Frightened passengers have described the terrifying moment when one of the engines failed on their Cathay Pacific flight out of Perth.
Cries and screams filled the cabin after the lights went out and passenger Joel Sirna said there was a loud bang.
“Mid-flight, we heard a loud bang and the plane started to shake, all the lights went out,” he told Perth radio station 6PR on Friday.
Reports that sparks and flames were seen coming from the engine were denied by the airline.
Mr Sirna said people were woken by the mid-air drama, which unfolded not far from the Bali coast. Some passengers were highly distressed and others tried to calm them down.
“There were a few people that were pretty shaken,” he said.
“The girl next to me started freaking out and crying, so (we) just try and calm everyone down. That’s what we had to do.”
The pilot announced to passengers the power to one of the engines had been lost, and then all the power in the cabin went off.
“It was a scary sight,” Mr Sirna said.
“There were a few screams.
“As soon as we touched down and landed, there was just a big applause from all of us.”
Flight CX170 departed for Hong Kong just before midnight on Thursday but the Airbus A330 engine defect caused it to divert to Denpasar, where it was met by firefighters.
Mr Sirna said the passengers were then forced to wait onboard for about two hours while the decision was made about how to get them off.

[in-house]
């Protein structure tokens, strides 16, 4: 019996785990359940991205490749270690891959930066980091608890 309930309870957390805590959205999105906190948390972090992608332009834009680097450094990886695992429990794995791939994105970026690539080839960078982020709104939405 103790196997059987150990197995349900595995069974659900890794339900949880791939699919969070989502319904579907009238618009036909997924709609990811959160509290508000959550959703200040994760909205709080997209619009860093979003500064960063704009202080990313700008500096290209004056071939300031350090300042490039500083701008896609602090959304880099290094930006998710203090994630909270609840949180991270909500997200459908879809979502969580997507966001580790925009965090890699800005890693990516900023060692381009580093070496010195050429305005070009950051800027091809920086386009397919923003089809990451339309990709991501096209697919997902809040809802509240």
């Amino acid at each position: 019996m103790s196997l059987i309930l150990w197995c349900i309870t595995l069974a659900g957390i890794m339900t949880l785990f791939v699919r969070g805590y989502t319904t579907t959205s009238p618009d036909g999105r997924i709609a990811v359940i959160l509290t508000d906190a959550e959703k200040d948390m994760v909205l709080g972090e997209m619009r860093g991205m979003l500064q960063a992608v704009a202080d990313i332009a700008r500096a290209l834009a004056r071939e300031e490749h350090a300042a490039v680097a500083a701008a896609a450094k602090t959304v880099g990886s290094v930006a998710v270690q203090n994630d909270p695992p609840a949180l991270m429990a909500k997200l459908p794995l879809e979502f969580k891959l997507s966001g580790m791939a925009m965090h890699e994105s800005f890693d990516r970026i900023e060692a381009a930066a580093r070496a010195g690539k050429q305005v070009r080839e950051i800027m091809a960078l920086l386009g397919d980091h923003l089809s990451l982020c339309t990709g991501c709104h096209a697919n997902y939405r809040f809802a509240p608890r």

Cathay Pacific said there was no fire on-board, and all 254 passengers and crew were safe and unharmed.
“The passengers are provided with hotel accommodation while we are addressing the issue,” the airline said.
Mr Sirna, who will continue on to New York as planned with the rest of his group of six, took to Facebook to describe his ordeal.
“S*** start to the holiday,” he wrote.
‘There was no fire’: Cathay
Despite the claims of passengers, a statement from the airline said there was no engine fire.
They say what passengers saw was a light indicating engine failure.
The incident comes just days after senior pilots questioned whether safety remained a priority for the airline.
In a letter, published in full by the South China Morning Post, the pilots expressed their “concern and alarm” over rostering practices and pilot experience levels.
They said pilot fatigue was reaching unacceptable levels.
In a statement from the airline released after the CX170 incident, the airline said “safety remains Cathay Pacific’s highest priority”.
– with AAP